Around the same time that Turinov’s letter appeared on, the regional news portal obtained scans [ru] of the signatures, though many of the names are printed illegibly. United Russia’s leadership was quick to respond [ru], with Krasnoyarsk district Duma deputy Viktor Zubarev immediately calling the move a “provocation.” Another party figure, Valery Semenov, hurried to Aban, where he seems to have confirmed Zubarev’s hunch: there was no mass exodus of members in the district—it was a ruse. Indeed, Turinov and his entourage capitalized gloriously on United Russia’s hypersensitivity to possible dissension in the ranks, inflating a story about a collapse of rural party confidence, in order to highlight corruption allegations against a local political enemy, Aban district head [ru] Mikhail Krivitskii.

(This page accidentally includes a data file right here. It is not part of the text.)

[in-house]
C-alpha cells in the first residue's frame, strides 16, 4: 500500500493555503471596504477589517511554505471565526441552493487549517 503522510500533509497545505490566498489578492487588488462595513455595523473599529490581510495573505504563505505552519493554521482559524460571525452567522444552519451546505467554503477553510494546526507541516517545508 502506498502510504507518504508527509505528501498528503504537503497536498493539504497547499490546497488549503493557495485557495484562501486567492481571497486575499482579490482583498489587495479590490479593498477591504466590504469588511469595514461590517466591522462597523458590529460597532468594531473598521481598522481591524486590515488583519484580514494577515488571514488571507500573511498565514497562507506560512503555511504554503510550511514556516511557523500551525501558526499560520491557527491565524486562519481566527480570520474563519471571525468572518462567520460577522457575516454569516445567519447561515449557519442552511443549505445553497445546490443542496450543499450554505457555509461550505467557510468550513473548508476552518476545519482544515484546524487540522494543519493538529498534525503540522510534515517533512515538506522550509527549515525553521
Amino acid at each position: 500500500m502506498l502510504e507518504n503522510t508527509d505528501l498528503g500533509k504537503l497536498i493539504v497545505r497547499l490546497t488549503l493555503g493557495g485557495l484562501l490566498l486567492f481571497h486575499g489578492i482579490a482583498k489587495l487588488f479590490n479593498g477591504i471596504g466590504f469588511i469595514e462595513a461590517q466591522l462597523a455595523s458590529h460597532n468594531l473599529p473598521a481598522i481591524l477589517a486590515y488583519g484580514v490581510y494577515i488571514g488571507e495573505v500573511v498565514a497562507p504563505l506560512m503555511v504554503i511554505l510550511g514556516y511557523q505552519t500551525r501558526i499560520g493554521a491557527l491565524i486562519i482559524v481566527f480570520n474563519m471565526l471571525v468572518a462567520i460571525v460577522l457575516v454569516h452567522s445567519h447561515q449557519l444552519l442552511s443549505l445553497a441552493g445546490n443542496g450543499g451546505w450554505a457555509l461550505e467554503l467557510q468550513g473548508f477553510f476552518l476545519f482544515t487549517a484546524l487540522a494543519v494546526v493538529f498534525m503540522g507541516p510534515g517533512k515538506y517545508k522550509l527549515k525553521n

Semenov’s discovery borders on comedy. The “list of sixty” names actually contains only fifty-nine. (Whoever did the counting skipped “#26” on page two.) When Semenov sat down to question signatories in person, most of them had no idea [ru] that they’d signed a document promising to quit United Russia unless Krivitskii was fired. At least three of the people who signed the letter were already out of the party, having been booted out eight years ago. At least one was never a member. In comments to another online portal,, Semenov claimed [ru] that the open letter was the work of a certain “seven deputies.” According to the Krasnoyarsk district’s website [ru], the Novouspenskii local council (where Turinov serves) has exactly seven councilmen.

The open letter itself complains of rampant corruption in Aban, highlighting the embezzlement conviction of Sergei Pronin [ru], a rumored friend of Krivitskii, as well as mafia control over the area’s logging industry. The authors even allege that Aban’s support for United Russia in recent elections was sustained by illegal administrative tactics.

Political cartoon from local online newsletter, Namedni, 4 February 2013, screen capture.